Microgreens are simply greens that are harvested when they are quite young—generally when they are approximately an inch tall. These little greens can pack a big nutritional and flavorful punch. You can add microgreens to salads, sandwiches, or stir-fries. Experiment with different mixes, adding the varieties you like best. If you have shopped for microgreens, then you know they are not cheap. The good news is it's easy to grow microgreens, indoors or outside. They grow well in garden beds or containers. And they provide you with a quick harvest for not much work.
What Can You Grow as a Microgreen?
You can grow any salad green or herb as a microgreen. It's easy to start with a pre-packaged seed mix, and there are even specific microgreen mixes.
Here are a few popular varieties to grow as microgreens:
- Beet greens
- Radish greens
- Lettuce (any)
Microgreens are very easy to grow. You can grow them in the ground, in a raised garden bed, or in a container outdoors or inside on a sunny windowsill.
If you're planting microgreens in a garden bed, loosen the soil and rake it smooth. Scatter your seed mix so that the seeds are about 1/8 inch to 1/4 inch apart. Remember, you'll harvest them very young, so they don't need a lot of room. Once the seeds are scattered over the area, cover them with about 1/8 inch of soil and water to evenly moisten the soil.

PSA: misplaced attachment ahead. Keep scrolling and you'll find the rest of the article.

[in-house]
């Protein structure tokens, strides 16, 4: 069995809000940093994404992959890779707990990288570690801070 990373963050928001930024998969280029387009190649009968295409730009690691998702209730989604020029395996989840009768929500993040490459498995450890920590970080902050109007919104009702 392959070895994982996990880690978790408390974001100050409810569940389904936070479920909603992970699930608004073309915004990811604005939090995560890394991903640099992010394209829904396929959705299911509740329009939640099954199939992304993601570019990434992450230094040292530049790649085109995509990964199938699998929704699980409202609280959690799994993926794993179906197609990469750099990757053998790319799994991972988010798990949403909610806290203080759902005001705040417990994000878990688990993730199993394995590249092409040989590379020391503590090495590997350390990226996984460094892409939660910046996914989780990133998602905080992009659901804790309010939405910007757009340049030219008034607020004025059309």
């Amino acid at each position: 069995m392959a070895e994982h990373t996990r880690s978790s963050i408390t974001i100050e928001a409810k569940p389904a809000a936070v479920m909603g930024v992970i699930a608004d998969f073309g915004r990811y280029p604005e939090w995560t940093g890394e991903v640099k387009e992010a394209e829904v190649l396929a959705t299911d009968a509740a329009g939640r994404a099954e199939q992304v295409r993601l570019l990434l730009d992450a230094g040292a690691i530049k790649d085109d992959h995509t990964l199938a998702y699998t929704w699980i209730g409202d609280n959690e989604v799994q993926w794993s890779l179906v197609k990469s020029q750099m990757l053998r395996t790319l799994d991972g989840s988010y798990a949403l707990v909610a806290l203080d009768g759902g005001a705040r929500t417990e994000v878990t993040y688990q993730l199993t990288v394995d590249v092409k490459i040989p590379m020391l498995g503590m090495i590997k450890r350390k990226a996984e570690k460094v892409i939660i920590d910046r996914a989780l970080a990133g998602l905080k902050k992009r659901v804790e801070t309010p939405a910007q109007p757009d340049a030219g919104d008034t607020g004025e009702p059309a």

If you're planting in a container, choose a pot that is at least 2 inches deep and as large in diameter as you want. Fill it with a good quality organic potting mix, and smooth the soil. Scatter the seeds so that they are about 1/8 to 1/4 inch apart, and cover with 1/8 inch of soil. Water to moisten the soil, and place your container in a spot where it will get at least four hours of sunlight. For indoor growth, a south-facing window is best, but an east- or west-facing one will do as well.
Don't let the soil dry out. And remove any weeds that pop up, so the tiny greens don't have to compete with them for water and nutrients. If you have rich soil in your garden bed, you won't need to fertilize. For containers, mixing in a bit of granular organic fertilizer to the soil before you plant is ideal if your potting mix doesn't already contain fertilizer.
Microgreens grow for such a short period that they are rarely bothered by pests and diseases. However, if you are growing brassicas in your mix (mustard, kale, etc.) and cabbage worms are a problem, consider adding a floating row cover to protect them.
The first leaves you'll see are seed leaves. They don't look anything like the actual leaves of the plant. The best time to harvest microgreens is when they've developed the first set of true leaves, which is generally about 10 days to two weeks after planting. To harvest, simply snip the microgreens just above the soil level.
You won't be able to get additional harvests from one planting of microgreens. Because the plants haven't had much time to develop—and you're snipping off everything except the very bottom of the stem—they have no way to generate new growth.
The good news is you can plant another crop after harvesting by simply scattering fresh seeds and covering them with soil. You don't even need to remove the old roots; they are good sources of organic matter.